The Ugly Tree in Rockefeller Center is Everything We Need Right Now
I have never in my life identified with a conifer. All of that changed the minute I took one look at the tree that will adorn New York City’s Rockefeller Center this holiday season.
Usually, the Rockefeller Center Christmas tree is a majestic specimen that is the most iconic image of a Christmas tree I know. It is lit to the hilt and celebrated by musicians, many of which are of the county variety which is weird for New York City, who gather for a television special so that all can take in the tree’s beauty.
That will not be happening this year.
This tree looks like 30 miles of bad road with a detour. It is the tree version of Monty Python’s dead parrot. If congealed, canned cranberry sauce were a tree, this would be it. It has been plopped out onto a plate with a thud that followed a weird suction sound.
This poor thing encapsulates all that is 2020, even more so than the actual dumpster with the letters “2020” on it that was lit on fire last weekend in Phoenix as a public art installation for us all to enjoy.
At this point, we are all just done. We are over it and so is this tree. It can’t even right now.
A couple of weeks ago, the temperatures dropped and I realized that I could no longer skate through the rest of this pandemic wearing flowy skirts and sundresses. I had to face the reality that it was time to put on pants. This idea immediately sucked the rest of the little joy I had right out of my life.
This threadbare tree is my new soul sister. It does not want to put pants on, either. You can’t make it. It tried once but a button popped off and the zipper broke.
This tree, like the rest of us, does not want to deal with the holidays and they literally dragged it kicking and screaming out in front of a skating rink like a toddler. It does not want to dance for Grandma.
It is the annoyed employee wearing pajama bottoms on the Zoom call.
It is the mom bribing her kids to focus on their online classroom with gummy bears. Mom regrets this later, by the way. Giving kids sugar as a bribe never ends well.
It is the fourth frozen dinner we’ve had this week because cooking is a bunch of crap and we’re tired. Hell, it’s the protein shake we’re drinking because we have lost the desire and energy to chew solid food.
Here’s the beauty of the tree, though. It’s there. It’s up. They are going to wrap that girl in lights and shiny things. That tree is going to do its damn best to show up and fake it until it makes it. Just like us. And it will be okay. Everything will be okay.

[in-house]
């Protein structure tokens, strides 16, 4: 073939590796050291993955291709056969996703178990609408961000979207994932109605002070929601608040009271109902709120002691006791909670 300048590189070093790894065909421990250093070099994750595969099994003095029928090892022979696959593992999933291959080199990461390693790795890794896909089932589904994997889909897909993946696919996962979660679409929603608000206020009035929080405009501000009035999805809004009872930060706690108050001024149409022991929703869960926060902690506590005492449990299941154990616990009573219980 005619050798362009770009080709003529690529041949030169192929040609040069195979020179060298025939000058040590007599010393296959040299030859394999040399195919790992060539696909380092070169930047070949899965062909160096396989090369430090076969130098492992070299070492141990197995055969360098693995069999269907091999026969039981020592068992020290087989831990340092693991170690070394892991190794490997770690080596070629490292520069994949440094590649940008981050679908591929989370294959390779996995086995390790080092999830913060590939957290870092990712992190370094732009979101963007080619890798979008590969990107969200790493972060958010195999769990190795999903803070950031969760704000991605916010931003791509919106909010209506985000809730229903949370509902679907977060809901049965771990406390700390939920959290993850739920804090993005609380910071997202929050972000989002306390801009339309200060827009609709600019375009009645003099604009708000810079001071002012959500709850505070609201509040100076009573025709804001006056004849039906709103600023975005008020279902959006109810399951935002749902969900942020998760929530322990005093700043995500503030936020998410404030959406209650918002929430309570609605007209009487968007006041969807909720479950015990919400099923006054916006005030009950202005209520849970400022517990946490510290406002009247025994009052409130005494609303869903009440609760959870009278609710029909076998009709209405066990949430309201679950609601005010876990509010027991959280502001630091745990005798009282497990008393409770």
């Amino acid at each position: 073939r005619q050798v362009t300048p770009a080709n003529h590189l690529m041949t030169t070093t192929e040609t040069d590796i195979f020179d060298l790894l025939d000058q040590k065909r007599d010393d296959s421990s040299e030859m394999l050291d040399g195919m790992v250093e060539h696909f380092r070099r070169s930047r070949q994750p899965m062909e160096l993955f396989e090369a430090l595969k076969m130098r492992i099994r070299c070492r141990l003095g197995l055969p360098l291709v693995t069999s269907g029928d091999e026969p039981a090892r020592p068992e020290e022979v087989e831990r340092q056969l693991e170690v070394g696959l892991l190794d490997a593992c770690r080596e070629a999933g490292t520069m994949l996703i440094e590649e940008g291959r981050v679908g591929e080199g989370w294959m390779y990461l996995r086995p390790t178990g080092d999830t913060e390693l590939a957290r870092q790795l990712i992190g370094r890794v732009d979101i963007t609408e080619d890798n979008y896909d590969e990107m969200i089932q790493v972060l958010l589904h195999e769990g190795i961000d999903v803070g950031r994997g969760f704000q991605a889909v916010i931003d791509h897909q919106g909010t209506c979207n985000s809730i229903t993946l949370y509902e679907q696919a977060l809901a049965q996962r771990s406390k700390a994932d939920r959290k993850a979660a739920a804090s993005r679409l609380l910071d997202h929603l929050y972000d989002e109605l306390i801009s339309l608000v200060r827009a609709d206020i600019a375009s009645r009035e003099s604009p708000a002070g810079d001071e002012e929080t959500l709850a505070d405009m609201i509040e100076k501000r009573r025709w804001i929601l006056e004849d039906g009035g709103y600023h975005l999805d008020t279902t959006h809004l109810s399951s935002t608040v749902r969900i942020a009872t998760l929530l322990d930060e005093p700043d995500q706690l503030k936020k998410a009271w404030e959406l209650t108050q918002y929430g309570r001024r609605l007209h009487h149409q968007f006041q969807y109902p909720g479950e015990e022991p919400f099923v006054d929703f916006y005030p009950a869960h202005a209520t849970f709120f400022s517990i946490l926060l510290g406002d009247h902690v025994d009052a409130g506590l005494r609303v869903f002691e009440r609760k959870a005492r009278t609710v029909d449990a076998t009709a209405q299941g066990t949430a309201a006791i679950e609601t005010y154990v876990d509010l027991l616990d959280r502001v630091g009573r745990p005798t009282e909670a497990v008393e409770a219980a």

We’re all just trying to get to 11:59 on December 31st when we can take a big breath of air and hope to God, or whatever entity we have chosen to worship this year out of desperation, that 2021 restores some sort of normalcy, faith in mankind, and hope for the future.
In the meantime, this tree is a solid reminder to all of us that we’re making do. Good enough is good enough right now. Nothing needs to be spectacular. No one needs to remind the pig that it’s wearing lipstick. The pig knows. Oh, how the pig knows.
We need to channel this ugly ass tree the entire holiday season. When you’re concerned about whether the turkey is going to come out dry on Thanksgiving, think about the Rockefeller Center tree. It’s like honey badger. It doesn’t care. Let’s not care about the level of dryness of the turkey. There’s food. That’s enough.
This tree has let us off the hook and freed us. We owe it to ourselves to honor that.
We owe ourselves enough grace to serve our family Kraft Dinner as a side this holiday season if that’s all we can manage and answer any off-putting looks or snide remarks with, “2020, amiright?”
Two years ago, I started a weird little holiday tradition. On Christmas Eve, I head out to a near-empty tree lot and buy a lonely, sad-looking tree. When I say “buy,” it’s in loose terms. Usually, the lot owner just gives it to me. I mean, what is he going to do with it at this point? It’s one less thing to haul off.
I do it because I can’t stand the idea of those lonely, cold Christmas trees sitting in a dark parking lot on Christmas because no one wanted them. I have way too many feelings to allow for that kind of abandonment.
This year, it will have even more meaning for me. I want to take whatever little Charlie Brown tree I find and make her feel like she’s a Rockefeller Center because we all deserve that. I’m going to open up a ridiculously good bottle of wine I’ve been holding on to for some “special” occasion because I deserve that, too.
Everything is weird. This tree in New York City though? It’s comfort. It’s everything we never knew we needed.